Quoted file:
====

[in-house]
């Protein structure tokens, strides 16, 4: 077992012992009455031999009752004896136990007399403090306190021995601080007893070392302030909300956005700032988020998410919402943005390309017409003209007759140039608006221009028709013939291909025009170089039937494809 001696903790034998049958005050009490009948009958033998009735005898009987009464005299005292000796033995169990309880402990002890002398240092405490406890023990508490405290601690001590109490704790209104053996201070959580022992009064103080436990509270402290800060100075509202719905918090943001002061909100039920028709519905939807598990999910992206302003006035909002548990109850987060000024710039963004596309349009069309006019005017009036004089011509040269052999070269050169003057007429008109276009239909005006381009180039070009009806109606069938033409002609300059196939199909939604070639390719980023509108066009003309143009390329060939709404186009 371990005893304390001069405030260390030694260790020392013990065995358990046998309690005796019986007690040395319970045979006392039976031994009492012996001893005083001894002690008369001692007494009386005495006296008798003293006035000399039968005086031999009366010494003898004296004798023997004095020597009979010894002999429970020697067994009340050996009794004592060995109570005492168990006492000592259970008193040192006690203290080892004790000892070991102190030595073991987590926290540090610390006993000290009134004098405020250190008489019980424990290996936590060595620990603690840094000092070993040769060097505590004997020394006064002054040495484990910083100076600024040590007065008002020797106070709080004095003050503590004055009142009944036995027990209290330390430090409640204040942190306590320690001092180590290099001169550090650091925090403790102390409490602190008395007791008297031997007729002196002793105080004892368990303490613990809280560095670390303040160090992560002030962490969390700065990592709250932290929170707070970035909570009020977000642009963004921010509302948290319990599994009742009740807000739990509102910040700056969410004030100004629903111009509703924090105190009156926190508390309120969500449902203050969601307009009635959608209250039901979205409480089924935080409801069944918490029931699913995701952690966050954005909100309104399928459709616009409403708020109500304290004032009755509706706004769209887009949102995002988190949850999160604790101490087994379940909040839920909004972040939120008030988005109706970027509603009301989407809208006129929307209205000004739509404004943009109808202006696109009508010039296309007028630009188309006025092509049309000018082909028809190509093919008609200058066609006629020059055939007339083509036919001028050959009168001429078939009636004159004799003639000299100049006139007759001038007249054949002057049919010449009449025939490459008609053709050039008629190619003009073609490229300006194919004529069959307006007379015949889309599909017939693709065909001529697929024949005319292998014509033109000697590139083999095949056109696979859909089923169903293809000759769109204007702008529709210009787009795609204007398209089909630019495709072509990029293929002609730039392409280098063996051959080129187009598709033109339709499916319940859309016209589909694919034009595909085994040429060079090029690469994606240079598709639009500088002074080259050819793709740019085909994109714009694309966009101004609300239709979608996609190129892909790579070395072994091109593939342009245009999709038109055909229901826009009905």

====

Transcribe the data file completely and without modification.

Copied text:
[in-house]
């Protein structure tokens, strides 16, 4: 077992012992009455031999009752004896136990007399403090306190021995601080007893070392302030909300956005700032988020998410919402943005390309017409003209007759140039608006221009028709013939291909025009170089039937494809 001696903790034998049958005050009490009948009958033998009735005898009987009464005299005292000796033995169990309880402990002890002398240092405490406890023990508490405290601690001590109490704790209104053996201070959580022992009064103080436990509270402290800060100075509202719905918090943001002061909100039920028709519905939807598990999910992206302003006035909002548990109850987060000024710039963004596309349009069309006019005017009036004089011509040269052999070269050169003057007429008109276009239909005006381009180039070009009806109606069938033409002609300059196939199909939604070639390719980023509108066009003309143009390329060939709404186009 371990005893304390001069405030260390030694260790020392013990065995358990046998309690005796019986007690040395319970045979006392039976031994009492012996001893005083001894002690008369001692007494009386005495006296008798003293006035000399039968005086031999009366010494003898004296004798023997004095020597009979010894002999429970020697067994009340050996009794004592060995109570005492168990006492000592259970008193040192006690203290080892004790000892070991102190030595073991987590926290540090610390006993000290009134004098405020250190008489019980424990290996936590060595620990603690840094000092070993040769060097505590004997020394006064002054040495484990910083100076600024040590007065008002020797106070709080004095003050503590004055009142009944036995027990209290330390430090409640204040942190306590320690001092180590290099001169550090650091925090403790102390409490602190008395007791008297031997007729002196002793105080004892368990303490613990809280560095670390303040160090992560002030962490969390700065990592709250932290929170707070970035909570009020977000642009963004921010509302948290319990599994009742009740807000739990509102910040700056969410004030100004629903111009509703924090105190009156926190508390309120969500449902203050969601307009009635959608209250039901979205409480089924935080409801069944918490029931699913995701952690966050954005909100309104399928459709616009409403708020109500304290004032009755509706706004769209887009949102995002988190949850999160604790101490087994379940909040839920909004972040939120008030988005109706970027509603009301989407809208006129929307209205000004739509404004943009109808202006696109009508010039296309007028630009188309006025092509049309000018082909028809190509093919008609200058066609006629020059055939007339083509036919001028050959009168001429078939009636004159004799003639000299100049006139007759001038007249054949002057049919010449009449025939490459008609053709050039008629190619003009073609490229300006194919004529069959307006007379015949889309599909017939693709065909001529697929024949005319292998014509033109000697590139083999095949056109696979859909089923169903293809000759769109204007702008529709210009787009795609204007398209089909630019495709072509990029293929002609730039392409280098063996051959080129187009598709033109339709499916319940859309016209589909694919034009595909085994040429060079090029690469994606240079598709639009500088002074080259050819793709740019085909994109714009694309966009101004609300239709979608996609190129892909790579070395072994091109593939342009245009999709038109055909229901826009009905």